Vintage NASA Probe Out of Gas, But Still Alive, Private Team Says

An artist's depiction of NASA's International Sun-Earth Explorer 3 spacecraft as it flies through space. The volunteer ISEE-3 Reboot Project, which hoped to move the probe closer to Earth, now says the spacecraft is out of gas.
An artist's depiction of NASA's International Sun-Earth Explorer 3 spacecraft as it flies through space. The volunteer ISEE-3 Reboot Project, which hoped to move the probe closer to Earth, now says the spacecraft is out of gas. (Image credit: NASA)

Alas, ISEE-3 spacecraft, we almost caught you. Attempts to move a 36-year-old NASA probe closer to Earth have failed, but only because the vintage spacecraft is simply out of gas, according to the team of volunteer engineers now controlling the spacecraft.

The spacecraft, called the International Sun-Earth Explorer 3 (ISEE-3), has run out of vital nitrogen gas needed to pressurize its propulsion system, according the private team of engineers.

The team, which calls itself the ISEE-3 Reboot Project, has spent recent weeks puzzling through an issue that shut down attempts to send the ISEE-3 spacecraft on a new trajectory on July 10. With all options exhausted, the team now plans to do science in a different location instead.

"We have completely accomplished all of our original goals except for one: firing the ISEE-3 propulsion system in a sufficient fashion to alter its trajectory," project co-leaders Keith Cowing and Dennis Wingo wrote in a mission update posted to the project's website on July 24.

"Thirty-six years and more than 30 billion miles have taken its toll on the spacecraft's propulsion system," they added. "We have exhausted every option to bring the engines online so as to conduct the correction maneuver required to place it in its planned orbit. Without the pressurant (the nitrogen gas), it just won't work."

Out of gas

The group suspected they were out of gas when the spacecraft's valves responded to commands, but no acceleration was detected. They threw out questions to all followers of their mission (affectionately dubbed "the Borg" after a fictional alien species on TV's "Star Trek" that assimilated others into a collective), which included propulsion experts that had other ideas.

Some suspected there might be pressurant available, but subsequent troubleshooting efforts yielded no success.

The group was working as fast as they could because the amount of gas required to move the spacecraft increased as the weeks went on. In previous interviews, Cowing said that late in July it would be very hard to do the maneuver due to propulsion requirements.

The original plan had been to put ISEE-3 to Lagrange point 1, a stable point in space, between the Earth and the sun. Instead, the spacecraft will loop past the moon and continue in an orbit around the sun "nearly identical to Earth's", the leaders wrote.

"We have begun the process of shutting down systems that are no longer needed and reconfiguring ISEE-3 to maximize science operations. We are also implementing plans that will allow us to listen to its science data no matter where it goes."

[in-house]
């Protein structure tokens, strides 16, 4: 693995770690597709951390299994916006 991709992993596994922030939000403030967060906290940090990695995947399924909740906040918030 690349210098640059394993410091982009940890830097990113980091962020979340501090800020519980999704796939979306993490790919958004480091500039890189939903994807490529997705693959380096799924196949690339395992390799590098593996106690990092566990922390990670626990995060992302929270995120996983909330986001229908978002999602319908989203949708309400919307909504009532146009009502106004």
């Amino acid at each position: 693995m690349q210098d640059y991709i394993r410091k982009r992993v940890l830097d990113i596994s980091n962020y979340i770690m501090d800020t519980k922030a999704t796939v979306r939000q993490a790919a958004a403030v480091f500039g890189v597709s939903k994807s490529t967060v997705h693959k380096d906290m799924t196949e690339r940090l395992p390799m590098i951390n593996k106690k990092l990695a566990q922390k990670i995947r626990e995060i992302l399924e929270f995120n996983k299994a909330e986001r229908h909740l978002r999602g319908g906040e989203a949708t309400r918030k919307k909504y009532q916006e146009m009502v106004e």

New science mission starts in August

The spacecraft will start its science mission on Aug. 10. Enough of the 13 instruments on the spacecraft are functioning for ISEE-3 to do this work, and "new partnerships" will soon be announced for citizen science work, the leaders said.

Crowdfunders contributed nearly $160,000 to the spacecraft on the website RocketHub to support its work. ISEE-3 was launched in 1978 with intentions to look at how the sun's solar wind interacts with the Earth's magnetic field.

It was later tasked with looking at how the solar wind influences cometary atmospheres, examining the tail of Comet Giacobini-Zinner in 1985 and also Halley's Comet in 1986. The NASA and European Space Agency spacecraft was then put into hibernation in 1998.

The ISEE-3 Reboot Project took control of the spacecraft in May under a Space Act Agreement with NASA, and the authorization period for communications has been extended several times since then.

Follow Elizabeth Howell @howellspace, or @Spacedotcom. We're also on Facebook and Google+. Original article on

Join our Space Forums to keep talking space on the latest missions, night sky and more! And if you have a news tip, correction or comment, let us know at:

Elizabeth Howell
Staff Writer, Spaceflight

Elizabeth Howell (she/her), Ph.D., is a staff writer in the spaceflight channel since 2022 covering diversity, education and gaming as well. She was contributing writer for for 10 years before joining full-time. Elizabeth's reporting includes multiple exclusives with the White House and Office of the Vice-President of the United States, an exclusive conversation with aspiring space tourist (and NSYNC bassist) Lance Bass, speaking several times with the International Space Station, witnessing five human spaceflight launches on two continents, flying parabolic, working inside a spacesuit, and participating in a simulated Mars mission. Her latest book, "Why Am I Taller?", is co-written with astronaut Dave Williams. Elizabeth holds a Ph.D. and M.Sc. in Space Studies from the University of North Dakota, a Bachelor of Journalism from Canada's Carleton University and a Bachelor of History from Canada's Athabasca University. Elizabeth is also a post-secondary instructor in communications and science at several institutions since 2015; her experience includes developing and teaching an astronomy course at Canada's Algonquin College (with Indigenous content as well) to more than 1,000 students since 2020. Elizabeth first got interested in space after watching the movie Apollo 13 in 1996, and still wants to be an astronaut someday. Mastodon: